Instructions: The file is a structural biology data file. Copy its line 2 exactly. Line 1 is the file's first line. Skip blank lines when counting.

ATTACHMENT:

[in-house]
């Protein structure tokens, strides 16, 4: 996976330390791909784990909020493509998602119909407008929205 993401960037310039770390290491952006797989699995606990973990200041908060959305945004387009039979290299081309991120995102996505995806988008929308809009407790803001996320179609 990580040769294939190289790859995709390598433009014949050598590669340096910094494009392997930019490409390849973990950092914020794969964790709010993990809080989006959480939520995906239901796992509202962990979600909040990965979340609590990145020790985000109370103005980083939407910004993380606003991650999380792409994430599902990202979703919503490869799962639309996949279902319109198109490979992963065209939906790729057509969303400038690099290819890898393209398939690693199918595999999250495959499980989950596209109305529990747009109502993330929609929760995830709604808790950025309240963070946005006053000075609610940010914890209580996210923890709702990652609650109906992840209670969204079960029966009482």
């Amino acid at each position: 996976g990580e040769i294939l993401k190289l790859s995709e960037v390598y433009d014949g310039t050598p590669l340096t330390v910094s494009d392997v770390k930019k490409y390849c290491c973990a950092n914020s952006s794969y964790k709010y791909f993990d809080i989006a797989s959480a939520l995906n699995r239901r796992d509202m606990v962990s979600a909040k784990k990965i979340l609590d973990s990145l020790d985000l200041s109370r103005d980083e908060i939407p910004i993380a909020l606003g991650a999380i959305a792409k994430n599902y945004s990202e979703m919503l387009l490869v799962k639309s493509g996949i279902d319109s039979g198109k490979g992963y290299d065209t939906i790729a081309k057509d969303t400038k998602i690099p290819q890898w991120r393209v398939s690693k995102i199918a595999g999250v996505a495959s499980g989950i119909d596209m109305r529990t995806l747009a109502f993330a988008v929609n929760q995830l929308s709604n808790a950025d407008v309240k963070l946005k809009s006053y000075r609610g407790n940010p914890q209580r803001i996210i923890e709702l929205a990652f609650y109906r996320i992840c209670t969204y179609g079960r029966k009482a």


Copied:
């Protein structure tokens, strides 16, 4: 996976330390791909784990909020493509998602119909407008929205 993401960037310039770390290491952006797989699995606990973990200041908060959305945004387009039979290299081309991120995102996505995806988008929308809009407790803001996320179609 990580040769294939190289790859995709390598433009014949050598590669340096910094494009392997930019490409390849973990950092914020794969964790709010993990809080989006959480939520995906239901796992509202962990979600909040990965979340609590990145020790985000109370103005980083939407910004993380606003991650999380792409994430599902990202979703919503490869799962639309996949279902319109198109490979992963065209939906790729057509969303400038690099290819890898393209398939690693199918595999999250495959499980989950596209109305529990747009109502993330929609929760995830709604808790950025309240963070946005006053000075609610940010914890209580996210923890709702990652609650109906992840209670969204079960029966009482």